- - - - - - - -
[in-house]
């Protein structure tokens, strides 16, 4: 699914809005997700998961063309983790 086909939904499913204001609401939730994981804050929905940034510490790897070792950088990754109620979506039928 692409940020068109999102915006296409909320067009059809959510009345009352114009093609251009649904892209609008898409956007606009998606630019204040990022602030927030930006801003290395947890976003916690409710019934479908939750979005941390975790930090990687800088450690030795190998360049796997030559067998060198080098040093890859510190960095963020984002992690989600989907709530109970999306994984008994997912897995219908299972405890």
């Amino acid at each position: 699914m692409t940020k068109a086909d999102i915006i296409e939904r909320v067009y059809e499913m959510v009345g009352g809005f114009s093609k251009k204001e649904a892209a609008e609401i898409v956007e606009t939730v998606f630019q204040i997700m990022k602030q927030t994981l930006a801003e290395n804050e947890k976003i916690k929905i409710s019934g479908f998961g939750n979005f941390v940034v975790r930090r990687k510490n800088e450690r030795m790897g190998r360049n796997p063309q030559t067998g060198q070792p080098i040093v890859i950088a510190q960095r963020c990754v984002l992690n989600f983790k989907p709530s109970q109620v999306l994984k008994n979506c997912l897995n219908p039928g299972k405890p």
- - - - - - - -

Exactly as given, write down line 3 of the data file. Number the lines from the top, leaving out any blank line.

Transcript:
């Amino acid at each position: 699914m692409t940020k068109a086909d999102i915006i296409e939904r909320v067009y059809e499913m959510v009345g009352g809005f114009s093609k251009k204001e649904a892209a609008e609401i898409v956007e606009t939730v998606f630019q204040i997700m990022k602030q927030t994981l930006a801003e290395n804050e947890k976003i916690k929905i409710s019934g479908f998961g939750n979005f941390v940034v975790r930090r990687k510490n800088e450690r030795m790897g190998r360049n796997p063309q030559t067998g060198q070792p080098i040093v890859i950088a510190q960095r963020c990754v984002l992690n989600f983790k989907p709530s109970q109620v999306l994984k008994n979506c997912l897995n219908p039928g299972k405890p």